One of the many privileges of being involved in the journalism industry is the opportunity to attend special events and experience many things that most ordinary people may not. Hanomansing has been on location at three Olympic Games, Atlanta in 1996, Nagano in 1998 and Salt Lake City in 2002. When looking back upon these events, he said it was "pretty cool" to be on hand to watch the Canadian Men's Hockey Team capture the Gold Medal against the Americans.

Unfortunately, along with the privileges and advantages of journalism, there still exist some stories that are quite eye-opening and emotionally tolling. Whenever he takes an assignment such as famine in third world countries, AIDS in Africa, and the foreign assignments of war in the Middle East, he always feels changed in some way. Hanomansing stated that he feels when you are able to see the effects of these events on everyday people, you tend to create emotional bonds between you and your story.

One of the most eye-opening stories of Hanomansing's career was his intense coverage of the L.A Riots of 1992. The L.A Riots were provoked by the extreme beating of an African-American man named Rodney King, after he was pulled over for speeding in Los Angeles by four white LAPD officers. The video of this unprovoked attack was all over national airwaves and the trial received heavy media coverage before the verdict, and initially, from a white majority jury, all officers were acquitted of all charges until the federal government charged all four men with Assault and Use of Excessive Force. He was on location, and watched the people of Los Angeles begin to riot and continue for three days. Fires raged throughout the city, innocent bystanders were assaulted and looters ransacked businesses and schools and offices closed for the duration of the event. In total, 52 people were killed; more than 2500 injured and 12,000 people arrested and more than one billion in property damage. He believes it to be his most in depth view of racism in our world, and truly demonstrated the difference between the rich and poor and black and white; a lasting memory he will never forget.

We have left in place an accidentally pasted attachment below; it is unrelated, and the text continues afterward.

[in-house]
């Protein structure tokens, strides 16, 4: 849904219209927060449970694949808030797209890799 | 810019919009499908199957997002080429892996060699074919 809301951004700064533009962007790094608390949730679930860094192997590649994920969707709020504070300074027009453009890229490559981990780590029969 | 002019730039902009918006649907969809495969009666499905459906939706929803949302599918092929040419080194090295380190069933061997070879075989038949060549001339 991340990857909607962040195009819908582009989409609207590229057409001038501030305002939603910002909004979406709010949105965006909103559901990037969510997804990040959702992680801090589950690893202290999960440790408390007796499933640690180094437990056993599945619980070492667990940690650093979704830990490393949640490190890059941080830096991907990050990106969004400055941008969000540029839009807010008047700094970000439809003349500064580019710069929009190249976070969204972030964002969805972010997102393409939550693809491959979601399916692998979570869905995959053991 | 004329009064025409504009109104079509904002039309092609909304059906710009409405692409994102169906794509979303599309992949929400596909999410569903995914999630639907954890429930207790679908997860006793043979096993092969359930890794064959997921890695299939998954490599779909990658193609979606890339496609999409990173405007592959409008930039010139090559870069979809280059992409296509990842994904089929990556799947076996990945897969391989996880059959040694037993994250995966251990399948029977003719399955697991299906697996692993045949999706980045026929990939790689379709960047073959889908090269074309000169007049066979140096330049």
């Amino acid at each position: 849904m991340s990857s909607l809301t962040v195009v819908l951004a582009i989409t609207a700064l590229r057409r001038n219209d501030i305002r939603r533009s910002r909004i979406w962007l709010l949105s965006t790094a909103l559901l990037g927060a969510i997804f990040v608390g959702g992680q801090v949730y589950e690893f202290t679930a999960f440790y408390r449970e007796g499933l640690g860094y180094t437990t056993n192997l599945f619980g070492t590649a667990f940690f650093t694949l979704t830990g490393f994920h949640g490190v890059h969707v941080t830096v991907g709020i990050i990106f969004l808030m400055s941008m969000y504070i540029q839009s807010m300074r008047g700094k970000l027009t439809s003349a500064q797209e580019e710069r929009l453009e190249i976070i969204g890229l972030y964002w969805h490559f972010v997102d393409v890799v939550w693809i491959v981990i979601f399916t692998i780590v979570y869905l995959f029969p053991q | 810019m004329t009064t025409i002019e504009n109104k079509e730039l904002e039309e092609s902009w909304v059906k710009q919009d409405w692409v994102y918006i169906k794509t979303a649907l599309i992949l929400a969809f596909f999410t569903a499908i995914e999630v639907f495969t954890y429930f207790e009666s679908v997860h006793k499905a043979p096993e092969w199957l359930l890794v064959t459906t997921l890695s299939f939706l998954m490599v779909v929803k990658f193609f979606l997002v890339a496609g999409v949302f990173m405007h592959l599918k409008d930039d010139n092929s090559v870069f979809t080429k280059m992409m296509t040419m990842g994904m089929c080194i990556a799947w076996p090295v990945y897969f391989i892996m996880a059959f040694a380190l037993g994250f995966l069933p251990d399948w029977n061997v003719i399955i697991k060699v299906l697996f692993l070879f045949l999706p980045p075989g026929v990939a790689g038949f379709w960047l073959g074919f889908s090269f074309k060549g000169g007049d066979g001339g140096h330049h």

He told students that he absolutely recommends this occupation to anybody, but says that they must examine the reasons why they would want to follow this path. He recommends trying to find a summer job with local media like CBC or submit articles to the city newspaper or even throughout the school year publish articles in your school newspaper to get a feel for investigating stories and deadlines because one of the toughest things to do in this industry is to find a way to get in, and the connections you make through these experiences will help. According to Hanomansing, some sought after characteristics in journalism are curiosity, creativity and determination but the most important part of journalism and broadcasting is public speaking and debating.

At this point in his career, with Hanomansing's vast experience as a journalist, anchor, and reporter he is now viewed as an expert in his field, drawing national and international attention, nominations for several awards and a celebrity status throughout Canada.

Also in this issue - News Section:  Ian Hanomansing, by Julia Rideout